This is an extremely sound point.

I do urge you to have a read of the Libra White Paper. Look it's real short on detail, but you can infer a lot.

Consider this brief passage: "Despite this progress, large swaths of the world’s population are still left behind — 1.7 billion adults globally remain outside of the financial system with no access to a traditional bank, even though one billion have a mobile phone and nearly half a billion have internet access." 

You can just about read that as a direct invite to third world countries to clamber on board. Hey, and you know what. They would.

An alluring prospect

So, what, you might say. Freedom for the people. Well, it's an alluring prospect. But as somebody once said: Freedom isn't free. Problems such as widespread money laundering immediately come to mind. But I think the bigger problem is what the sudden widespread usage of this cryptocurrency may do to individual economies. 

The idea that we can all just start leaping in and sourcing - in a non-traceable way - things from low cost economies sounds wonderful. But what happens to our domestic economy? People trying to earn a dollar producing and selling goods here?

Of course, this is already an issue. But a global cryptocurrency available as soon as early next year would blow this issue sky high.

All right then. Do we say 'no' to cryptocurrencies? Go back to trading in commodities? Working out our sums on an abacus? No. Of course not. But this is where the global authorities need to get A into G and decide how we go forward before somebody else makes that decision for them.

It is interesting indeed that our own Reserve Bank is currently having its own look at the future of cash.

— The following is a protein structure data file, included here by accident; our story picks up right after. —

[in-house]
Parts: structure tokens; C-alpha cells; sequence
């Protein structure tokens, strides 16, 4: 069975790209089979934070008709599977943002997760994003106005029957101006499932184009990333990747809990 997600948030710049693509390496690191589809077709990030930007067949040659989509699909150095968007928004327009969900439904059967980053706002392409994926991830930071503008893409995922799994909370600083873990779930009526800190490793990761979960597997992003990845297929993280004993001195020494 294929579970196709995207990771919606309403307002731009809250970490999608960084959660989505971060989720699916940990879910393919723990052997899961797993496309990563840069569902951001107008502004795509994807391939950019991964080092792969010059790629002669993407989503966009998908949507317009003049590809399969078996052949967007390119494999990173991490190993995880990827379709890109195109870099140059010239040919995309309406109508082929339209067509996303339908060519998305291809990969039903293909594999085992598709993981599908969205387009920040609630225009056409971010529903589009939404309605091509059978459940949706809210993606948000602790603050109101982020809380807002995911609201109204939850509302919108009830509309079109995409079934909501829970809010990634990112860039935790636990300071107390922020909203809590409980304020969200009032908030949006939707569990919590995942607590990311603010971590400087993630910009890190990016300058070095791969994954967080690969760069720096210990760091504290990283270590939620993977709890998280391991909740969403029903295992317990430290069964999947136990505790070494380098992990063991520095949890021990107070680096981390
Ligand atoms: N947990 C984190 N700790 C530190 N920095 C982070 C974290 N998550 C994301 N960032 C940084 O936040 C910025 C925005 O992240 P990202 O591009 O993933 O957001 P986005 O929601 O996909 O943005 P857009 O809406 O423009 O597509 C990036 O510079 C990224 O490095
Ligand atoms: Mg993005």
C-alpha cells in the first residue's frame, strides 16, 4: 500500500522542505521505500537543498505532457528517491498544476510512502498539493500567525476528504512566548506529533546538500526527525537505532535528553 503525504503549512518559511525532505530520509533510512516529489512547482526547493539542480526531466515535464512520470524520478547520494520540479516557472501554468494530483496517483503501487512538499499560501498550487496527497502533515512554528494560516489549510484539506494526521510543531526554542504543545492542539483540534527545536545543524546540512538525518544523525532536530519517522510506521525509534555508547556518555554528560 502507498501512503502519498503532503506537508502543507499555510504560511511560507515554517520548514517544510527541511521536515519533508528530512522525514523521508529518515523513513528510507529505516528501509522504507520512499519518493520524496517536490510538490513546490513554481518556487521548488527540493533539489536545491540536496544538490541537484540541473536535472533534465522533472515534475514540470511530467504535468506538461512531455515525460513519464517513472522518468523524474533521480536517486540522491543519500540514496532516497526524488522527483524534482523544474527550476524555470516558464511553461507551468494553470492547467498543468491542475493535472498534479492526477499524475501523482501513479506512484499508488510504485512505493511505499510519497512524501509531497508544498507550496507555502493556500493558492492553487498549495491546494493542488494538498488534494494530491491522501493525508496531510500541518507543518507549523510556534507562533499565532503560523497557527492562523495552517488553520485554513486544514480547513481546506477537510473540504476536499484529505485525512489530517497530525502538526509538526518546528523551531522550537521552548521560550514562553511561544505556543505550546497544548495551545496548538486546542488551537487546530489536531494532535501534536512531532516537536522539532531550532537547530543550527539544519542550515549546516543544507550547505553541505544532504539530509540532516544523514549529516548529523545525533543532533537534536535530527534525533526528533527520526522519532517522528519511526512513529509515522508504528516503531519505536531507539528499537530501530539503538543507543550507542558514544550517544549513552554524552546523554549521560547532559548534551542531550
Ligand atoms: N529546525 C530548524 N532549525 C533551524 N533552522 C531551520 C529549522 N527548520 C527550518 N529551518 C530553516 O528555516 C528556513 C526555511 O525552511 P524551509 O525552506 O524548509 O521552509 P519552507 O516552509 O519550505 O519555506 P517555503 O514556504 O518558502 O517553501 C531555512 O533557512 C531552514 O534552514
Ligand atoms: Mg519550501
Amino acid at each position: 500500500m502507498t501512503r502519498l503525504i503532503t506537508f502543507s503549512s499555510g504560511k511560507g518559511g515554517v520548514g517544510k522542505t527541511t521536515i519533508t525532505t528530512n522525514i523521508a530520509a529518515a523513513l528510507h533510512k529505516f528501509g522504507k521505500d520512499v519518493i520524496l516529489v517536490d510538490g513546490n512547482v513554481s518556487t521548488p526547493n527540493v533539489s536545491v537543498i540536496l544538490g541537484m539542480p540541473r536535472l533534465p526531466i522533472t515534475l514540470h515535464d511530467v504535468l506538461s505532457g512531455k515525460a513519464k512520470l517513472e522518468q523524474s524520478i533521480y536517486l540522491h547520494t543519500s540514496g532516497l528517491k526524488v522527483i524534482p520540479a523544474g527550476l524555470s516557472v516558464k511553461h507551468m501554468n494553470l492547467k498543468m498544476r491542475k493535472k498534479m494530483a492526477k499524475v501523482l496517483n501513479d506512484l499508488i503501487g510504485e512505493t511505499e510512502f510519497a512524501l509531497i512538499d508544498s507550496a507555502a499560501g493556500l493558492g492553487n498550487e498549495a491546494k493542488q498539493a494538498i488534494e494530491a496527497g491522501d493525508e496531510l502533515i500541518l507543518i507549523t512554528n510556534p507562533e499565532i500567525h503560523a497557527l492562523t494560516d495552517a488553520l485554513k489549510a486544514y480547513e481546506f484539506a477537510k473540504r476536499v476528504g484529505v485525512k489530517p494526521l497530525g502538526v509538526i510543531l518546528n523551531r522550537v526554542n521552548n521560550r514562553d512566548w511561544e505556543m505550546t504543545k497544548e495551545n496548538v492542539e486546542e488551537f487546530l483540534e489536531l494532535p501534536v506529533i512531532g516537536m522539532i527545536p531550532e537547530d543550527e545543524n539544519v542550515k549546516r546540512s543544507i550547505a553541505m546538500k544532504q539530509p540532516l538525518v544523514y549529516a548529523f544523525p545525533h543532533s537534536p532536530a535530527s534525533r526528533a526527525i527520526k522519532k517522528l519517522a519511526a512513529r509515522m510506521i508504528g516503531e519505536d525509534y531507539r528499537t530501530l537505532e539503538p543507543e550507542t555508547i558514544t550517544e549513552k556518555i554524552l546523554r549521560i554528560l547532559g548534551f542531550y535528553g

As the paper the RBNZ has produced highlights, there's a lot of things to decide. And this is presumably why we really haven't seen substantive progress on what is a global issue to date. 

There isn't time

It is one of those things that everybody seems to want more time on. But in the meantime so time is marching on and so those who see a commercial opportunity are tempted to get in with their own 'solution'.

What do we want?

Logically the world is going cashless. Increasingly people do want to trade across borders and transfer wealth across borders. The banks are not helping themselves by charging it seems increasingly ridiculous sums of money just for the pleasure of exchanging currencies. Cryptocurrency is indeed an attractive option. From one person straight to another. Wherever they may be. No fuss. No worry. No massive forex fee.

So Facebook and Libra are actually right. But there needs to be some sort of global regulatory agreement on the establishment of common, cashless, currency. With hard and fast rules. 

That the Libra concept would be 'making things up as it goes along' is evidenced by passages like this one from the White Paper: "...Our ambition is for the Libra network to become permissionless. The challenge is that as of today we do not believe that there is a proven solution that can deliver the scale, stability, and security needed to support billions of people and transactions across the globe through a permissionless network. One of the association’s directives will be to work with the community to research and implement this transition, which will begin within five years of the public launch of the Libra Blockchain and ecosystem."